You think it’s important to reduce carbon emissions? Think again. Sure, it is important, and whatever you believe about climate change and its causes, you hopefully agree that IF the global temperatures are rising, we want to understand it. So, here’s a little-known fact. The pledge at the Paris Climate Agreement to limit global temperature rise to no more than 2 degrees C above pre-industrial levels, is going to require not only emission reduction, it’s going to require removing carbon from the atmosphere. In fact, 87% of the UN’s International Panel on Climate Change models make assumptions that include ‘negative emissions’. Wise project managers know that assumptions are the ‘seeds’ of threats and opportunities. And that project management truth holds true here as well.
That’s right: the agreements reached in Paris, and somewhat reaffirmed in Bonn last week include assumptions. They assume that the portfolio of programs and projects to bring down the rising global temperature includes not only initiatives which aim at emitting fewer tons of greenhouse gasses, but importantly, also projects to significantly remove vast amounts of greenhouse gasses already present. Otherwise stated, it means we need to undo what’s been done. And that means we’ll need to create carbon sinks.
That’s where science – and project management – will need to come to the rescue.
Take Sweden for example. In a recent article (“Sucking up carbon”) from The Economist, Sweden’s lawmakers have passed legislation which requires no net emissions of greenhouse gasses into the atmosphere by 2045. Even if everyone in Sweden went to fully-renewable sources of power and drove electric vehicles, they would still be emitting (adding) greenhouse gasses by virtue of (for example) use of fertilizer and from use of airplanes. This ‘net zero’ will therefore call for the removal (subtracting) of greenhouse gasses with emergent and not-yet-invented technology.
What really makes a difference with respect to climate change is the total amount of greenhouse gas in the atmosphere. If we need to keep the temperature stable it means staying inside a certain budget of greenhouse gasses in the atmosphere. If we go over our budget, even with strict “spending controls”, we will need to balance that budget via extraction. So let’s talk extraction for a moment.
As any good project manager should, let’s begin with the end in mind and understand our project objective. In the long term, this is a gigantic impending aspiration. The numbers are actually mind-boggling. To take into account the aforementioned assumptions – the median IPCC model – assumes the extraction of 810 billion tons of carbon dioxide by 2100. Stated in different terms this means “undoing” 20 years of our global emissions (taken at the current rate) by that year.
The Economist article discusses NETS (negative-emissions technologies), the generic term for techniques which serve as carbon sinks. One family of NETS is BioEnergy with Carbon Capture and Storage (BECCS), which involves power stations fueled by crops that can be burned generate energy while injecting the carbon into the ground rather than into the air. The problem with this technology is that it is at least twice as expensive as standard power generation and it cannot produce the size of sink necessary for the large numbers in the objective.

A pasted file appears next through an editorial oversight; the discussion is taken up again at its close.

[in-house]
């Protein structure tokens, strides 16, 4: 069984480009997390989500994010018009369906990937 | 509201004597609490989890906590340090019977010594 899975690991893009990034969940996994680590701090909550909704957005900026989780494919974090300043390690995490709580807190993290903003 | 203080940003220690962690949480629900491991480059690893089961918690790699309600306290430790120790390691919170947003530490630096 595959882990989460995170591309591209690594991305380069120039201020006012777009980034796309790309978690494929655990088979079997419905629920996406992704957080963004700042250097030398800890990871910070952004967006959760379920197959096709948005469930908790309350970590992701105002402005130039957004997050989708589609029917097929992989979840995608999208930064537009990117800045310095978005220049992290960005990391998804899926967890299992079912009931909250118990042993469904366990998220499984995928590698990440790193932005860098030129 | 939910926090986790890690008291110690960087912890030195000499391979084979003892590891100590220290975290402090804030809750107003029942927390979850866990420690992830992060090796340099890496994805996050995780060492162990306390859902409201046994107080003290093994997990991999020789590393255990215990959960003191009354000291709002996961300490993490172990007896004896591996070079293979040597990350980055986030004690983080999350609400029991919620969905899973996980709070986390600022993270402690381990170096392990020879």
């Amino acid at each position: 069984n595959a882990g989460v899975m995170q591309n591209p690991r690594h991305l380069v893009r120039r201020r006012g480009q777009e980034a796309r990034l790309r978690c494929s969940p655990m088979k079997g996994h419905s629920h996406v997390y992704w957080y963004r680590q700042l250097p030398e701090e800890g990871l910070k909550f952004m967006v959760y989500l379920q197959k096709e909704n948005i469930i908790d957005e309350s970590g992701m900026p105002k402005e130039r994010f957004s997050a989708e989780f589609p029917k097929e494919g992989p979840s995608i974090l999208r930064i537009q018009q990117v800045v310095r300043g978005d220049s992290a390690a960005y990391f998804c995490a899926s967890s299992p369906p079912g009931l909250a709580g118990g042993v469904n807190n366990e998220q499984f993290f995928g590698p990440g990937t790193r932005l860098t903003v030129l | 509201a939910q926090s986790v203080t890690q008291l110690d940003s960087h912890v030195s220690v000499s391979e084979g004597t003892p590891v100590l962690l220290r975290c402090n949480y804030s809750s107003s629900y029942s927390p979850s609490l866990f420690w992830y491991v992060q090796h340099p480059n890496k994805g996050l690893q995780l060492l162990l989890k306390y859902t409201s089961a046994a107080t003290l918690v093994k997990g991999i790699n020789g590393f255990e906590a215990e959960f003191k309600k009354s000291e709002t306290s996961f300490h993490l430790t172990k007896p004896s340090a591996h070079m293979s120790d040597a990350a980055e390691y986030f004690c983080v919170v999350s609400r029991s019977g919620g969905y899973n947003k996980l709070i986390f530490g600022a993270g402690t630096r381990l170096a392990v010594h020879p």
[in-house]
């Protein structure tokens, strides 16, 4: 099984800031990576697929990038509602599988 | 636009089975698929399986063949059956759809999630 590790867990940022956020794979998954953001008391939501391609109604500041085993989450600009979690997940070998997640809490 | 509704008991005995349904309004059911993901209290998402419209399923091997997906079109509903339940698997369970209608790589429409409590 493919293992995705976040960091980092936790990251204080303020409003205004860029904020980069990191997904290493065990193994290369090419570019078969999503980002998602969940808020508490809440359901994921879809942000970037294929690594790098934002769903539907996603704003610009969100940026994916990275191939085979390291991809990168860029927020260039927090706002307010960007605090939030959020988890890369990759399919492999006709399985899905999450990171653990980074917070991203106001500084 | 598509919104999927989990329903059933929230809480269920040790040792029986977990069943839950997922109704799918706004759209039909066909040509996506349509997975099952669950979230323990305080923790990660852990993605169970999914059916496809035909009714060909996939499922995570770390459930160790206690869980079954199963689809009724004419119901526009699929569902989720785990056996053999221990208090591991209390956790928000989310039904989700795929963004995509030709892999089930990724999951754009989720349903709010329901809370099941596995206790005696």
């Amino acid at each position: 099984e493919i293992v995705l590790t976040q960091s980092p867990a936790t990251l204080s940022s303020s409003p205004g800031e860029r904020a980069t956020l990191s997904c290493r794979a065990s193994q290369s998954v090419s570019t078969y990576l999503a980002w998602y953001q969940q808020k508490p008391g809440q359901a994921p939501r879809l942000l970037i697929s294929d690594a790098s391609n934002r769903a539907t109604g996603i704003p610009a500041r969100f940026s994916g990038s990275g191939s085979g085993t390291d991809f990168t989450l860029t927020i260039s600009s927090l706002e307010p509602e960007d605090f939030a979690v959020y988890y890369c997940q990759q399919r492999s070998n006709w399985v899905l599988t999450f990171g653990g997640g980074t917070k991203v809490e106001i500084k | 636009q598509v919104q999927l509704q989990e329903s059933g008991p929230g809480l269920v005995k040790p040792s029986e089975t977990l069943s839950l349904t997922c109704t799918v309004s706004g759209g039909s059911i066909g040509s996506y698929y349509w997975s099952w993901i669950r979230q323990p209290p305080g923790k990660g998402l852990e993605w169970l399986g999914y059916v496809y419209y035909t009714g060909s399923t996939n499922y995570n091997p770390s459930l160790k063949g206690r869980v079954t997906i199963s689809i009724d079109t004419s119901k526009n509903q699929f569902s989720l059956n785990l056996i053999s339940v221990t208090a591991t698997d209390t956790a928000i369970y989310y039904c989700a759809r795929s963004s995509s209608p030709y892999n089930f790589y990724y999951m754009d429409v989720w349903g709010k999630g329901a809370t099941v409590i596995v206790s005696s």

Another technique is afforestation – the regrowth of deforested logging areas – very large areas. It has been estimated that the area of afforestation would have to be somewhere in the range of sizes between India and Canada – up to 68% of the world’s arable land. Clearly, this technique alone will not suffice.
The other technologies don’t yet exist, meaning the projects are in the research and development stage. Machines designed to capture carbon dioxide from the air are problematic. If you try to extract CO2 from a smokestack of a power plant – no problem; the concentration, there is 10%. Try the same in the atmosphere, and although levels are indeed historically high, the concentration is only 0.04%. Still, companies like Global Thermostat in the US, Carbon Engineering in Canada, and Climeworks of Switzerland are working on such contraptions. Here is a video explaining what Global Thermostat is up to:
And here is one from Climeworks:
Other thinking in this area includes techniques to accelerate how the soil and natural weathering processes remove CO2 from the air.
But here’s the thing: mechanical techniques at the moment show only 40 million tons of CO2 per year. Remember our project objective? It was 810 billion tons by 2100. That’s 10 billion per year. 40 million, as they say, ain’t going to cut it.
So there will need to be a wave of innovation over the next decades which focus on adding value by subtracting carbon (and other greenhouse gasses). This will spell opportunity for large R&D as well as deployment projects, which in turn will require informed, inspired, capable project managers. Are you ready for a challenge? Get informed, stay informed, and get ever more curious about greenhouse gas extraction. We’re hoping that this story provided you with a good (excuse the pun) takeaway.
For more information about the technologies involved, try these sources: